By Paul Abelson, senior technical editor
There’s an old adage that states, “An ounce of prevention is worth a pound of cure.”
That’s what preventive maintenance for trucks is all about. You do maintenance on a planned basis in order to prevent catastrophic failures on the road. The “ounce of prevention” consists of regular oil and filter changes, lubrication and thorough examination of wear items. The “pounds of cure” avoided are road service calls, missed deliveries and downtime.
Back in the day, oils needed to be changed every 8,000 to 12,000 miles, with “dry” (no oil changes, just chassis lubrication) maintenance done roughly halfway between “wet” intervals.
Since then, a number of advances have affected maintenance. Most have been in anticipation of, or as a result of, emissions regulations.
While oil refiners are continually upgrading their products for competitive reasons, trying to exceed established standards to get you to buy their products, it is the establishment of new standards that brings real progress to engine oils.
As new requirements for oils were recognized, the American Society for Testing and Materials and the American Petroleum Institute establish either higher performance standards for existing tests or established new tests for approving motor oils. Those changes are recognized as standards CH-4, CI-4, CJ-4 and so on. They are each tied to the then-newest industry-accepted strategies to meet emissions limits.
When the EPA implemented the 2004 emission standard to reduce nitrogen oxides (NOx) 15 months early in October 2002, the then-new oil standard, CI-4, was ready to control heavier soot loadings because of exhaust gas recirculation (EGR).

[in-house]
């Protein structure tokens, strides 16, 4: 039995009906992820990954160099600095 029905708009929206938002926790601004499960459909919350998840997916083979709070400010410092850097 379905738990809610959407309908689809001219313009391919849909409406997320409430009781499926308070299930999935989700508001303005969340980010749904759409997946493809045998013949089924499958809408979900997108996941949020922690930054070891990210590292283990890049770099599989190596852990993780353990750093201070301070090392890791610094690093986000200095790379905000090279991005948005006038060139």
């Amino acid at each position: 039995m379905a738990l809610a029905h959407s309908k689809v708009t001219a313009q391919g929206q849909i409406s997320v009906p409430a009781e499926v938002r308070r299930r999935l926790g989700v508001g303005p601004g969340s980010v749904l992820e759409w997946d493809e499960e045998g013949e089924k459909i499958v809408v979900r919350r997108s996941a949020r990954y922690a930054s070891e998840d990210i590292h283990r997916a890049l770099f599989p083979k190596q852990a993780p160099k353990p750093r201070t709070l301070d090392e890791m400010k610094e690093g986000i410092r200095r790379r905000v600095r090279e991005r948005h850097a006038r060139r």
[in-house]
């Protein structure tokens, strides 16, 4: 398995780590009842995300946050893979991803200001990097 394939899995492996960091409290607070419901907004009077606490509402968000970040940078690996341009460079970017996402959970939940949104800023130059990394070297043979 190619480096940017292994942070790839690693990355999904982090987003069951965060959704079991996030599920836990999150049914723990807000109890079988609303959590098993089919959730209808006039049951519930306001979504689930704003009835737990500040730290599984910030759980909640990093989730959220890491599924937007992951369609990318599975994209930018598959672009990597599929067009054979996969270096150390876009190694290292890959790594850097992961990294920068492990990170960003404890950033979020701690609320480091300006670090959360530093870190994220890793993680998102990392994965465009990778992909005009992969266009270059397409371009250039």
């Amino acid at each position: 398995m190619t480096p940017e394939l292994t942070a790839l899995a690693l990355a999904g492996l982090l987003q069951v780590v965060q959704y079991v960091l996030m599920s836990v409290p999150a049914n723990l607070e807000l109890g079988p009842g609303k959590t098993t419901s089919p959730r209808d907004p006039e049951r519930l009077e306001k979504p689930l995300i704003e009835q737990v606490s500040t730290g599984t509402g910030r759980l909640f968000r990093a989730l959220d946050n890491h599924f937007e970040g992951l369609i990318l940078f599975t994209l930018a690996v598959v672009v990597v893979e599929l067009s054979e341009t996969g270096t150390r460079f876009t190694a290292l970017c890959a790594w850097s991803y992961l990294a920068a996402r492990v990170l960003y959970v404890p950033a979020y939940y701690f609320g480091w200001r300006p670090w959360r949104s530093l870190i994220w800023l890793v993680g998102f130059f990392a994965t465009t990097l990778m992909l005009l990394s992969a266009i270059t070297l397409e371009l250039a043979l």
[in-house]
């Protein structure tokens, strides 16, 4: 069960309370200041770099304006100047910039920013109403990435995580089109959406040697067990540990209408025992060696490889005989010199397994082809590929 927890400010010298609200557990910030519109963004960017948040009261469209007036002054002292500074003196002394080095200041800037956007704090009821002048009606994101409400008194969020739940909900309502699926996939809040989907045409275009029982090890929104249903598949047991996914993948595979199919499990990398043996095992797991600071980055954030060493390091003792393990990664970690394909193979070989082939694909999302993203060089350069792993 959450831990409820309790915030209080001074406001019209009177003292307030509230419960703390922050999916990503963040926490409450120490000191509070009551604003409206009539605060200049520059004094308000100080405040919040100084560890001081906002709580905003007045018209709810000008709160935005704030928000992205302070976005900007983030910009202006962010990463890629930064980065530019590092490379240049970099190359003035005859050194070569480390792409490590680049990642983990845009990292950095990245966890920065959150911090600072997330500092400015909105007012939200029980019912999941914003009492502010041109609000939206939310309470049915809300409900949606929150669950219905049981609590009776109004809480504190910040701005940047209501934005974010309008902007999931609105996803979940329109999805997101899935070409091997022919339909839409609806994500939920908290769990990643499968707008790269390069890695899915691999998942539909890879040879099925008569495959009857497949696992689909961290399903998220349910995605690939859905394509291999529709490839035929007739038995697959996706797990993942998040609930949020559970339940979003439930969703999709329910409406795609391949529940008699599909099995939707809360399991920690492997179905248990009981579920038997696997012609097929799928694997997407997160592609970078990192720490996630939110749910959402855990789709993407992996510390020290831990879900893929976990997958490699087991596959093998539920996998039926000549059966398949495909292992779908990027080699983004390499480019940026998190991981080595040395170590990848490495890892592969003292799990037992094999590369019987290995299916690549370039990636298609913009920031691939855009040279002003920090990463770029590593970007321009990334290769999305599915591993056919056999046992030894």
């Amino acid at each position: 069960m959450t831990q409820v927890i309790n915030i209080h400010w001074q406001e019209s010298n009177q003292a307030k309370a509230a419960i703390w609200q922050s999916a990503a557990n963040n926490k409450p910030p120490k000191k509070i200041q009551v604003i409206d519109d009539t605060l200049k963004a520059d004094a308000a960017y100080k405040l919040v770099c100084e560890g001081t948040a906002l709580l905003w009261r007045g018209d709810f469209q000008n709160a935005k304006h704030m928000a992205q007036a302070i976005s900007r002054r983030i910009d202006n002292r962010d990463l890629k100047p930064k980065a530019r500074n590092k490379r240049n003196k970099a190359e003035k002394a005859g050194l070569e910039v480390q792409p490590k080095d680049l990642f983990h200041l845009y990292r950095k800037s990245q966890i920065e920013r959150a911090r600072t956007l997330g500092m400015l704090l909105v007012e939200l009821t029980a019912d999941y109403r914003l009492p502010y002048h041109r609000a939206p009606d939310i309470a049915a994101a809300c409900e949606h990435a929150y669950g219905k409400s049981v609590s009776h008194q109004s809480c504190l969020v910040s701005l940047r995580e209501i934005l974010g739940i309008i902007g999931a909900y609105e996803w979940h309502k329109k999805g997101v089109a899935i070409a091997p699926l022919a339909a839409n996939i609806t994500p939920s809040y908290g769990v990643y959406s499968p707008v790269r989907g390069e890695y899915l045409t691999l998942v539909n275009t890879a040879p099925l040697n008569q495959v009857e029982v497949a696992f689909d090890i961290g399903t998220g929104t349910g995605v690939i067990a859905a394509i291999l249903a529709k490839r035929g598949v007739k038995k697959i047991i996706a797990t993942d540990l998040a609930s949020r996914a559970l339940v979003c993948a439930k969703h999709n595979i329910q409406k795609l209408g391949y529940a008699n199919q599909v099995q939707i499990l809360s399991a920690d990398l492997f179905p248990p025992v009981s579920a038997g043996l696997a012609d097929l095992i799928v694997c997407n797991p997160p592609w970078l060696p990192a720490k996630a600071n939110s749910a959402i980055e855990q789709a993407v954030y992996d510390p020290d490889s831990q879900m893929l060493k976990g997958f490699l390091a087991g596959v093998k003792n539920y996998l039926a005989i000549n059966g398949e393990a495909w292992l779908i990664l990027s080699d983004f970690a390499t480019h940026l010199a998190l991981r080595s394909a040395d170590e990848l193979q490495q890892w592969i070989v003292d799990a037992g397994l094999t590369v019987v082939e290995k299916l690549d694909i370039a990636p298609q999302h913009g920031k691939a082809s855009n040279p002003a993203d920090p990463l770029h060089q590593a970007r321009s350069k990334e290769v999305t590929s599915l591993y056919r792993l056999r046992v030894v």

The next significant advancement was the use of diesel particulate filters (DPF) to control particulate matter in the exhaust, which is primarily of soot and metallic ash.
Shortly after introduction, CI-4 was found to be close to what was needed, but not quite there. A modified set of requirements was introduced, called CI-4 Plus.
To minimize ash formation and to suspend increasingly finer soot particles, CJ-4 oil was introduced in 2006, just in time to reduce DPF filter plugging. When 2010 engine regulations further reduced NOx, no new technologies were needed inside the engine.
New oil formulations weren’t needed for either of the engine technologies – selective catalytic reduction or advanced exhaust gas recirculation – used to meet the 2010 emission standard.
For 2010 engines, recommended oil drain intervals are unchanged from 2007 practices. It’s not just the advances in oils that make today’s longer drain intervals possible. New computer controls are a major factor.
Moore’s Law, named for Gordon Moore who founded Intel, states that the computing power of a micro chip doubles every 18 to 24 months. Using the conservative number, computer capability increased 16 times between the 2002 start of the current series of emissions controls until the launch of 2010 engines.
The faster, more capable computers allow precision timing of multiple fuel injection pulses. The result is not only improved mpg, but more complete combustion with less soot being created. Based on computer power, the EPA 2007s had about eight times more control over the combustion process.
You may remember the rash of breakdowns that occurred in 2003 and 2004, due mainly to excessive under-hood heat. Had EPA not altered the launch date for the 2004 emissions regulations, there would have been time to discover and correct these problems.